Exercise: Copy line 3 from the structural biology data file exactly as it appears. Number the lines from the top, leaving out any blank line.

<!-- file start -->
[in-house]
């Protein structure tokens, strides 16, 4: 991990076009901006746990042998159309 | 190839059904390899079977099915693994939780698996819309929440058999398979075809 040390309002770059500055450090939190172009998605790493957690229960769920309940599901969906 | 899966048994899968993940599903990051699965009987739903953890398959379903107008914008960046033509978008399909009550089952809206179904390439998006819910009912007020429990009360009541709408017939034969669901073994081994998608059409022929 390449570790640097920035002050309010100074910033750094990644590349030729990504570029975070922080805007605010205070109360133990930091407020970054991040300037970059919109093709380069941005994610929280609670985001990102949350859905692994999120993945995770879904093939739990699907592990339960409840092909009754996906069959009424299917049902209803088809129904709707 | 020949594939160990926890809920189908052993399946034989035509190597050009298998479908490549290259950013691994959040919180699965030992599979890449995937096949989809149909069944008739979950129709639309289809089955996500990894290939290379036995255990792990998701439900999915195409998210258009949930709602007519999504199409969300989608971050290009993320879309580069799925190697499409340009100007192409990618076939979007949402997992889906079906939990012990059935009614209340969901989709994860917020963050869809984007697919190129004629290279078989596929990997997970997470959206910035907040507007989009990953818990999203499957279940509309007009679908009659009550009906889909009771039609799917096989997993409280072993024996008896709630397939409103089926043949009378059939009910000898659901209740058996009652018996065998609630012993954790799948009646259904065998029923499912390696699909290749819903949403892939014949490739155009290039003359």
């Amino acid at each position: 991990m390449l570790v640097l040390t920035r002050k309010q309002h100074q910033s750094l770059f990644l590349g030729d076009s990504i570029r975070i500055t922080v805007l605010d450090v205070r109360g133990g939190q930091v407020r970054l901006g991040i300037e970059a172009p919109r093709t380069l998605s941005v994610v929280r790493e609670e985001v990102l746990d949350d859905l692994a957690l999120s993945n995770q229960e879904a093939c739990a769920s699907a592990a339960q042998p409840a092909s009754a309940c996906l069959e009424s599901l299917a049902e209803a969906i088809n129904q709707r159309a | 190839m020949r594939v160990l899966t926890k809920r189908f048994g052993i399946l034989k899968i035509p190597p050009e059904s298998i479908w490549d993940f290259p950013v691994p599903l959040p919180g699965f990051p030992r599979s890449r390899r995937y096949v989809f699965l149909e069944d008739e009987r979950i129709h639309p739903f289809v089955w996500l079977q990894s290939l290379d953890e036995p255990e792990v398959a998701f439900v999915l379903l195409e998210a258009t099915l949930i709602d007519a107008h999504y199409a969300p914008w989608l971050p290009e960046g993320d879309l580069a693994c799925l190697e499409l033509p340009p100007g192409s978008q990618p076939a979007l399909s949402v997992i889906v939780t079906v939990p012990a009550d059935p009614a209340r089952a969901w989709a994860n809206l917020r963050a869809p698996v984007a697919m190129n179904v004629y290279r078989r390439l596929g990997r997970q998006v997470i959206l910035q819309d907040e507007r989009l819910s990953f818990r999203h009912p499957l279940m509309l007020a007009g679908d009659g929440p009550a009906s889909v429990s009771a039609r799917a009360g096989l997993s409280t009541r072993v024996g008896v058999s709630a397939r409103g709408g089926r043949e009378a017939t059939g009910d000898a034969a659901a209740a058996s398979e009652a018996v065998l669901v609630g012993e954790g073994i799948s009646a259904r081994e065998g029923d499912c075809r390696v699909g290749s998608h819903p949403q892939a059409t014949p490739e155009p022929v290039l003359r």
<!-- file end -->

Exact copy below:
């Amino acid at each position: 991990m390449l570790v640097l040390t920035r002050k309010q309002h100074q910033s750094l770059f990644l590349g030729d076009s990504i570029r975070i500055t922080v805007l605010d450090v205070r109360g133990g939190q930091v407020r970054l901006g991040i300037e970059a172009p919109r093709t380069l998605s941005v994610v929280r790493e609670e985001v990102l746990d949350d859905l692994a957690l999120s993945n995770q229960e879904a093939c739990a769920s699907a592990a339960q042998p409840a092909s009754a309940c996906l069959e009424s599901l299917a049902e209803a969906i088809n129904q709707r159309a | 190839m020949r594939v160990l899966t926890k809920r189908f048994g052993i399946l034989k899968i035509p190597p050009e059904s298998i479908w490549d993940f290259p950013v691994p599903l959040p919180g699965f990051p030992r599979s890449r390899r995937y096949v989809f699965l149909e069944d008739e009987r979950i129709h639309p739903f289809v089955w996500l079977q990894s290939l290379d953890e036995p255990e792990v398959a998701f439900v999915l379903l195409e998210a258009t099915l949930i709602d007519a107008h999504y199409a969300p914008w989608l971050p290009e960046g993320d879309l580069a693994c799925l190697e499409l033509p340009p100007g192409s978008q990618p076939a979007l399909s949402v997992i889906v939780t079906v939990p012990a009550d059935p009614a209340r089952a969901w989709a994860n809206l917020r963050a869809p698996v984007a697919m190129n179904v004629y290279r078989r390439l596929g990997r997970q998006v997470i959206l910035q819309d907040e507007r989009l819910s990953f818990r999203h009912p499957l279940m509309l007020a007009g679908d009659g929440p009550a009906s889909v429990s009771a039609r799917a009360g096989l997993s409280t009541r072993v024996g008896v058999s709630a397939r409103g709408g089926r043949e009378a017939t059939g009910d000898a034969a659901a209740a058996s398979e009652a018996v065998l669901v609630g012993e954790g073994i799948s009646a259904r081994e065998g029923d499912c075809r390696v699909g290749s998608h819903p949403q892939a059409t014949p490739e155009p022929v290039l003359r």